In 1845 Vienna, Johann Strauß II - Schani to his friends - would rather write and perform waltzes than anything else, this at a time when a waltz is not considered proper society music. ... See full summary »
In 1845 Vienna, Johann Strauß II - Schani to his friends - would rather write and perform waltzes than anything else, this at a time when a waltz is not considered proper society music. After he is fired from his clerical bank job because of his preoccupation with composing, he decides to follow his passion and form an orchestra. After some famed opera singers, including Carla Donner, hear his music, they expose Schani's music to the masses, to royalty and to music publisher Julius Hofbauer. As such, Schani becomes the toast of Vienna. With his new found musical fame, Schani's life, which includes his work in the European Revolutions, changes. He becomes torn for his love for his loving and faithful wife Poldi Vogelhuber and his more emotionally passionate but somewhat destructive love for Carla Donner, who herself is involved with Count Anton Hohenfried. Written by
Tale of the Vienna composer...and what gorgeous music!!
This fictional account of Johann Strauss' life is highlighted by one of the most exquisite scenes in musical history--far from real of course--in which the composer and an operatic diva are driven through the woods in horse and buggy while the countryside comes alive with the sound of music. The pastoral beauty of the scene itself combined with the intricate way 'Tale of the Vienna Woods' is woven into the musical scene (as composer Strauss begins humming the tune along with his diva friend) is just one of the charming highlights of this MGM musical.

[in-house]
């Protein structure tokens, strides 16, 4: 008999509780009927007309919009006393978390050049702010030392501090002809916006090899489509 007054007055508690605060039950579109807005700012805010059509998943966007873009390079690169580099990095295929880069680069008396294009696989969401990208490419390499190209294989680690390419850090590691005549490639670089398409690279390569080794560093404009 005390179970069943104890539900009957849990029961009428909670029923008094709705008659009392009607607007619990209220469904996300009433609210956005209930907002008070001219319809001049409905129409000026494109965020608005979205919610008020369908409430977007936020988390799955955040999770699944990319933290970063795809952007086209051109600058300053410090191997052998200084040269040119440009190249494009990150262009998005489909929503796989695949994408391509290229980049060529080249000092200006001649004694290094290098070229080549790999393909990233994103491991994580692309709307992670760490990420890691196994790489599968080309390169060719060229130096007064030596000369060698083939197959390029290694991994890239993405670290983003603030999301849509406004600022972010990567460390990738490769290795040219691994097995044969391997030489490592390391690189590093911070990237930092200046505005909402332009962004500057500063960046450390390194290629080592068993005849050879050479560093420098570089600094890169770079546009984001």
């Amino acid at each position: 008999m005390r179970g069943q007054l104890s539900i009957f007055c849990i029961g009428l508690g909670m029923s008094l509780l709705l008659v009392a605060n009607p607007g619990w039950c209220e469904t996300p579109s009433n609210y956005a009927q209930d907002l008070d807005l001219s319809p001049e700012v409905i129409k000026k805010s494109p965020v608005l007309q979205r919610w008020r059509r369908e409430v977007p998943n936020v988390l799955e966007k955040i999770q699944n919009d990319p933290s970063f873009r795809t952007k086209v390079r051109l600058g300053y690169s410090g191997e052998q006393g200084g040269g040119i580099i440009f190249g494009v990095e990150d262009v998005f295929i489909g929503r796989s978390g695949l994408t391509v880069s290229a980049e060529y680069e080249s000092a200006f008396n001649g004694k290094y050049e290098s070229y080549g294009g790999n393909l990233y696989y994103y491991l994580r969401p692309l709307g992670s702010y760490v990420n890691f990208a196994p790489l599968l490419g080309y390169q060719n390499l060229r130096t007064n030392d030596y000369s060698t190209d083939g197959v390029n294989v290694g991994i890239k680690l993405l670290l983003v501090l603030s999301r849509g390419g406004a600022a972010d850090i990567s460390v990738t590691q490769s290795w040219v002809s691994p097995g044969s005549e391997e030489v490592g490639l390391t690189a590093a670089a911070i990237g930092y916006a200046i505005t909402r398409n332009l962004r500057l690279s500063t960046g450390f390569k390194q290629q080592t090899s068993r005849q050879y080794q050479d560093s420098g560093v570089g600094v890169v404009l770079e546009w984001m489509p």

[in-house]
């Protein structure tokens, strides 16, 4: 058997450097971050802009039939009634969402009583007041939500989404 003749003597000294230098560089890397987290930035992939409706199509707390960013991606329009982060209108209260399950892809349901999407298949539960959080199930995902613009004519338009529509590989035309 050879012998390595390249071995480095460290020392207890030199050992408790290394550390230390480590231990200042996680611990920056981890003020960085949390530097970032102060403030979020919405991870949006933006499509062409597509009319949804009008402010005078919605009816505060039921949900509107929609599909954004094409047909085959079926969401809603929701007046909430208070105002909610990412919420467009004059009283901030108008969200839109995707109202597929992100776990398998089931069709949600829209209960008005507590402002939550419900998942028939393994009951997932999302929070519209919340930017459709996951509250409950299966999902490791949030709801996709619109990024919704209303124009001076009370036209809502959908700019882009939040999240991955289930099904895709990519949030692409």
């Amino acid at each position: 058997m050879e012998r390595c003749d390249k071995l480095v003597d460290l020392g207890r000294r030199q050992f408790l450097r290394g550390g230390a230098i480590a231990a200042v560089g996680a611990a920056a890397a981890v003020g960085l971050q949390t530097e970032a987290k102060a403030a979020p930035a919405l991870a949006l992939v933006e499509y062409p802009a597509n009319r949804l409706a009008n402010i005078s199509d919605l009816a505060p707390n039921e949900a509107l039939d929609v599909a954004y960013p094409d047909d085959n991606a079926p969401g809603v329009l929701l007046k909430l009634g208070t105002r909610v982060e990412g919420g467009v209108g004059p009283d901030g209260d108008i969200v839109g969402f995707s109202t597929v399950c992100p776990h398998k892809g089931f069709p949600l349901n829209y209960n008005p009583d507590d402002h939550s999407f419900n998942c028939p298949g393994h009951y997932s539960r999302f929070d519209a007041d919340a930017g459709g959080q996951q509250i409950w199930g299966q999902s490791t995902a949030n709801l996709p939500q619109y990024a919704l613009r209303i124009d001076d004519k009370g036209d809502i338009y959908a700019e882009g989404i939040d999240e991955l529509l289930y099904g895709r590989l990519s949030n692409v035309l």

Swirling waltzes are captured with such superb angles in the Oscar-winning camerawork, it's no wonder David O. Selznick was impressed enough to insist that his own technical staff derive inspiration from viewing the film.
Soprano Miliza Korjus does some excellent trills as the operatic diva who steals Strauss from his wife (temporarily) until the obligatory happy ending. Luise Rainer suffers gracefully (in an insufferable role as the wife!!) and Fernand Gravet does well as the composer. His scenes with Miliza Korjus are what makes the film the gem that it is. She all but steals the film and was nominated for a Supporting Actress Oscar and then disappeared from the American scene, returning to Europe to resume her operatic career.
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